# ROBOT CYCLIC LOCOMOTION USING A DYNAMIC OBJECT

Techniques are disclosed for optimizing and maintaining cyclic biped locomotion of a robot on an object. The approach includes simulating trajectories of the robot in contact with the object. During each trajectory, the robot maintains balance on the object, while using the object for locomotion. The approach further includes determining, based on the simulated trajectories, an initial state of a cyclic gait of the robot such that the simulated trajectory of the robot starting from the initial state substantially returns to the initial state at an end of one cycle of the cyclic gait. In addition, the approach includes sending joint angles and joint velocities of the initial state to a set of joint controllers of the robot to cause a leg of the robot to achieve the initial state so the robot moves through one or more cycles of the cyclic gait.

## Latest Disney Patents:

- SYSTEMS AND METHODS FOR MAINTAINING A CONVERSATION
- Method and system for encoding and transmitting high definition 3-D multimedia content
- Modeling interactions between simulated characters and real-world objects for more realistic augmented reality
- Media content cross-referencing
- Game pieces for use with touch screen devices and related methods

**Description**

**BACKGROUND**

Building robots as capable as, or more capable than, humans is one of the ultimate goals in humanoid robotics. To this end, researchers have developed robots capable of ordinary human tasks such as walking and running as well as tasks that are difficult for humans to perform, such as flipping and juggling.

Further, researchers have developed techniques for controlling and planning robot tasks under some dynamic environments and external disturbances. However, these techniques often focus on passive adaptation to dynamic changes in the environment. That is, the dynamic environment is treated as a disturbance that is merely absorbed by a controller to maintain the robot motion. The robot does not create or manipulate the dynamic conditions to perform the task.

**SUMMARY**

One aspect of the disclosure provides a computer implemented method, which includes simulating one or more trajectories of a robot in contact with a secondary object. During each of the one or more trajectories, the robot maintains balance on the secondary object, and the robot uses the secondary object for locomotion. The approach further includes determining, based on the simulated trajectories, a first initial state of a cyclic gait of the robot such that the simulated trajectory of the robot starting from the first initial state substantially returns to the first initial state at an end of one cycle of the cyclic gait. In addition, the approach includes sending joint angles and joint velocities of the first initial state to a set of joint controllers of the robot to cause a leg of the robot to achieve the first initial state and the robot to move through one or more cycles of the cyclic gait.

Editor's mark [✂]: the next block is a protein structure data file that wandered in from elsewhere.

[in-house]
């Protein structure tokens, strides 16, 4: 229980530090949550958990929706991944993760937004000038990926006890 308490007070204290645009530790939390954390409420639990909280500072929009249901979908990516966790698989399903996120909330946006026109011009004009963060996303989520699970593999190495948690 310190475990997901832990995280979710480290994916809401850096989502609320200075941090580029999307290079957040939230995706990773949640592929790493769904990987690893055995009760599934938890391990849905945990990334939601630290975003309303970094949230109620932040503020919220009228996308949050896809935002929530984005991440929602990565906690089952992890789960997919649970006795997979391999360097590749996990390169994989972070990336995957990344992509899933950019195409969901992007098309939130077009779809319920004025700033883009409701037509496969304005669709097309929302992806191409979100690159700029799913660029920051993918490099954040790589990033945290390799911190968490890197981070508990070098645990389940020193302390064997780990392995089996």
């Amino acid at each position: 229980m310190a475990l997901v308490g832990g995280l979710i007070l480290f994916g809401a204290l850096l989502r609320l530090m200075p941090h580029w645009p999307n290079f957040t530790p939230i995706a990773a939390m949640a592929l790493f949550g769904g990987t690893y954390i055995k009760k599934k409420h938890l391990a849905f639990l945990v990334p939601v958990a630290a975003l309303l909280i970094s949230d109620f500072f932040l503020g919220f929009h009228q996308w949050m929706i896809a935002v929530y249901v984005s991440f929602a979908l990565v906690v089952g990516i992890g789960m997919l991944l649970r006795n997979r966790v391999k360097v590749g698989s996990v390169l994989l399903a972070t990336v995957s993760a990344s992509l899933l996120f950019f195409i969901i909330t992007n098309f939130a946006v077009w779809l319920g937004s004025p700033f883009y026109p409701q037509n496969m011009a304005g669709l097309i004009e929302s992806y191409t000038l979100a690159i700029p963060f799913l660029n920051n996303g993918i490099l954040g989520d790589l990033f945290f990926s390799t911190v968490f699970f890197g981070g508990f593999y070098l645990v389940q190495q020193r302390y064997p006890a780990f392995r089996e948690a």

Other aspects include, without limitation, a computer-readable medium that includes instructions that enable a processing unit to implement one or more aspects of the disclosed methods as well as a system configured to implement one or more aspects of the disclosed methods.

**BRIEF DESCRIPTION OF THE DRAWINGS**

So that the manner in which the above recited aspects are attained and can be understood in detail, a more particular description of aspects of the disclosure, briefly summarized above, may be had by reference to the appended drawings.

It is to be noted, however, that the appended drawings illustrate only typical aspects of this disclosure and are therefore not to be considered limiting of its scope, for the disclosure may admit to other equally effective aspects of the disclosure.

**DETAILED DESCRIPTION**

Aspects presented herein provide techniques that enable humanoid robot locomotion on a rolling ball. In particular, aspects permit the robot to intentionally manipulate the ball to move forward while maintaining balance on the ball.

In one aspect, a computer is configured to determine a planned cyclic gait by minimizing a cost function with the following terms: (1) difference (also referred to herein as the “error”) in initial and final state center-of-mass (CoM) positions and (2) difference in initial and final state joint velocities. As used herein, a planned cyclic gait includes at least an initial state having joint angles and joint trajectories such that the robot can execute a cyclic gait after a leg of the robot is placed in the initial state.

As the robot performs the planned cyclic gait, the computer is further configured to determine plans for individual steps so as to correct any deviations from the cyclic gait as originally planned (i.e., to maintain the original planned cyclic gait). Specifically, the joint angles of a swinging leg before the swinging leg collides with on object at the next step of the cyclic gait are computed via inverse kinematics so that the CoM of the robot will be the same as the CoM of the robot before the swinging leg collides with the object in the planned cyclic gait and so that the robot will be able to make contact with the ball. Further, the joint velocities are calculated to minimize a cost function with the following terms: (1) difference in initial and final state center-of-mass (CoM) positions and (2) difference between the initial states of two successive steps (i.e., the difference between the initial state of one cycle and the final state of that cycle).